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Environmental fate & pathways

Biodegradation in water: screening tests

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Description of key information

Dicyclohexylamine is considered readily biodegradable. The biodegradation of dicyclohexylamine was investigated in the closed bottle test, comparable to the OECD TG 301D, with predominantly domestic sewage. After 10 days 72% biodegradation was observed and after 20 days 96 % of the test substance was degraded (Bayer AG, 1975a). In an aerobic ready test performed according to the national Japanese standard method comparable to the OECD TG 301C guideline,  biodegradation of 76.9 % was observed after a period of 14 days (Kawasaki, 1980; MITI (Ministry of International Trade and Industry, 1992)).

Key value for chemical safety assessment

Biodegradation in water:
readily biodegradable

Additional information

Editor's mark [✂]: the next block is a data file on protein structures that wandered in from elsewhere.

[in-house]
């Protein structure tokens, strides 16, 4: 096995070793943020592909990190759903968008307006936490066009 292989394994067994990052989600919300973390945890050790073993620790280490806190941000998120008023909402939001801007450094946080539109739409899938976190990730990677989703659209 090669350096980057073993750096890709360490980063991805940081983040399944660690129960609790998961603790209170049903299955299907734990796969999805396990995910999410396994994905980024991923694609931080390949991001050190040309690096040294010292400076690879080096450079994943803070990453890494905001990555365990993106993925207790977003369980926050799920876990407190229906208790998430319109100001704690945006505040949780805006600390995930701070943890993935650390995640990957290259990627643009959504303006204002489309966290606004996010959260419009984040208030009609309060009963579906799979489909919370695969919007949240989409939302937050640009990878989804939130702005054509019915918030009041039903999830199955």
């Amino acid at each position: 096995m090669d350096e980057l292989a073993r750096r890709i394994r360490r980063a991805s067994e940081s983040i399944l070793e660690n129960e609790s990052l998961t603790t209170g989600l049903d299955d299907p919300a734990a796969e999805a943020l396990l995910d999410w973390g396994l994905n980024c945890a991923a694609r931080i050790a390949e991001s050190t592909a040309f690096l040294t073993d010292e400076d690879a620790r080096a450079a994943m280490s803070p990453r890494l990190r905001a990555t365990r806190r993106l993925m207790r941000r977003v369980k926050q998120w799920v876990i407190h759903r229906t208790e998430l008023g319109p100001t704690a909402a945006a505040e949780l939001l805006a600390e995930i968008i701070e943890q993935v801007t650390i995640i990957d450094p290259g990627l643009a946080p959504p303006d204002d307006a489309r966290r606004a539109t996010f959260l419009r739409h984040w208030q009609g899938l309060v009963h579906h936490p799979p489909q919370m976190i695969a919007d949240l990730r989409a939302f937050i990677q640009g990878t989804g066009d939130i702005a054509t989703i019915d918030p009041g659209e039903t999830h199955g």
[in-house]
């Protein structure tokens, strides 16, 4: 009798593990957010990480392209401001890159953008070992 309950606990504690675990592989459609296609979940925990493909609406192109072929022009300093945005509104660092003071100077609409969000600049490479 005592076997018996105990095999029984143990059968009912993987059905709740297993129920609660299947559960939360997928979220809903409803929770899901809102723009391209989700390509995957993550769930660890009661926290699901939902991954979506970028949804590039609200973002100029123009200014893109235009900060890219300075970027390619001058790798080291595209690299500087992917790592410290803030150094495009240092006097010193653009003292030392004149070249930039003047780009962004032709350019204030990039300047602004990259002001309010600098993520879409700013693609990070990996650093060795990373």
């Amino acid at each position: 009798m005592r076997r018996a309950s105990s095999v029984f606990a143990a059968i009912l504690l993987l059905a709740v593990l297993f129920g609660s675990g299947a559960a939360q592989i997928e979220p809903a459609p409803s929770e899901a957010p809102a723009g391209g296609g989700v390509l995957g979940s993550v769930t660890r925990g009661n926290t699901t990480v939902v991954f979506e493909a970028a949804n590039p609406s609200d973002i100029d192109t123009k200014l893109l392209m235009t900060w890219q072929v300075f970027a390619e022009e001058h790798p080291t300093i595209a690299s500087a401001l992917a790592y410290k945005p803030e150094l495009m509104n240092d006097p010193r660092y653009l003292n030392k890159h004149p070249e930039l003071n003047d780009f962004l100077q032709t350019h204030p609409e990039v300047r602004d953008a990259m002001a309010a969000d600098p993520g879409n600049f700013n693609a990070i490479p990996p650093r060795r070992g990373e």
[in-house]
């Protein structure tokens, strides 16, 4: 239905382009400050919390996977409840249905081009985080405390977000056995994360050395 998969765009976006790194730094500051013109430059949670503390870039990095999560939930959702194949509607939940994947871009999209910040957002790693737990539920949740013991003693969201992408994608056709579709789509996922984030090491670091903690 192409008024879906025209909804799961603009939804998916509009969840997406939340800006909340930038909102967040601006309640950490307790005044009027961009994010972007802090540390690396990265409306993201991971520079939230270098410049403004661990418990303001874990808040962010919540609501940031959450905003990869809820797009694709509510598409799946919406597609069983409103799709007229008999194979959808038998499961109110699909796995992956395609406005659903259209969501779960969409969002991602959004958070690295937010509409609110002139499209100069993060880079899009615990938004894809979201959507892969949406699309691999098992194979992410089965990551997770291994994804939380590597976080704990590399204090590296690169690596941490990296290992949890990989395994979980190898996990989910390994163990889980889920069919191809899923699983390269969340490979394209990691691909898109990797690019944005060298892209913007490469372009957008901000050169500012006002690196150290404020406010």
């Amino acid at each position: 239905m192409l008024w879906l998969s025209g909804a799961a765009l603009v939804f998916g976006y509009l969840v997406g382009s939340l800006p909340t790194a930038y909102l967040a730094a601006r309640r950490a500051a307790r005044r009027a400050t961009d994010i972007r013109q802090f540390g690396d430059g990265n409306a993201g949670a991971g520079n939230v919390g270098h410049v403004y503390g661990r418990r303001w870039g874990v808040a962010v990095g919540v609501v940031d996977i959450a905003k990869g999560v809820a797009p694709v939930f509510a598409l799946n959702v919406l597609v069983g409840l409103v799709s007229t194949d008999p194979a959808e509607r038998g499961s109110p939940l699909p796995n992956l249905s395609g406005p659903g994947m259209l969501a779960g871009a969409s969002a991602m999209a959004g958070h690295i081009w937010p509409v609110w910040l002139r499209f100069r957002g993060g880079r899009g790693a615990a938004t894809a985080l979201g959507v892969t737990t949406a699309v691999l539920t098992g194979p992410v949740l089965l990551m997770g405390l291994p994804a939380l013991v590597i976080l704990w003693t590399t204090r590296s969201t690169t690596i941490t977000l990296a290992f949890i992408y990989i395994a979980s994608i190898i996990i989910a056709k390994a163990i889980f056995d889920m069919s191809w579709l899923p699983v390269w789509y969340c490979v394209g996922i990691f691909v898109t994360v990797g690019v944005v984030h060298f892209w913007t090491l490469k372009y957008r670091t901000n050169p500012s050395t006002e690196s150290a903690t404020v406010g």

There are two key studies for biodegradation in water. First key study - an aerobic ready test was performed according to the national Japanese standard method comparable to the OECD TG 301C guideline. Considering the acid dissociation constant value of 10.39, reported pH ranges of 6.3 to 6.9 at the beginning and 8.4 to 8.6 at the end of the biodegradation study (OECD 301C), and water solubility of 0.8 g/l, it can be concluded that almost all of the substance is present in the protonated form. After a period of 14 days 76.9 % biodegradation was observed (Kawasaki, 1980; MITI (Ministry of International Trade and Industry, 1992)). In second key study - the closed bottle test, comparable to the OECD TG 301D with predominantly domestic sewage, the biodegradation of dicyclohexylamine was investigated. After 10 days 72% biodegradation was observed and after 20 days 96 % of the test substance was degraded (Bayer AG, 1975a). There are also some others reliable studies (data assessed as 2 according to Klimish scores) in the OECD Screening Information DataSets (SIDS) for DCHA: In the study on Biochemical Oxygen Demand (BOD) where natural surface water from the Ohio River (USA) was used as seed material, BOD5 of 20 mg/l was observed, related to 200 mg test substance/l. In Bench scale pilot plant test over the test period over 20 days the reactor lost more than 98 % of the total initial biomass in the aerator. Dicyclohexylamine might affect the ability of the biomass to flocculate. Biodegradability of 500 μg/mL dicyclohexylamine by acclimated sewage sludge enrichment cultures as measured by protein yield was 29 μg/mL. An increase in cellular protein to at least 20 μg/mL was considered positive for biodegradability.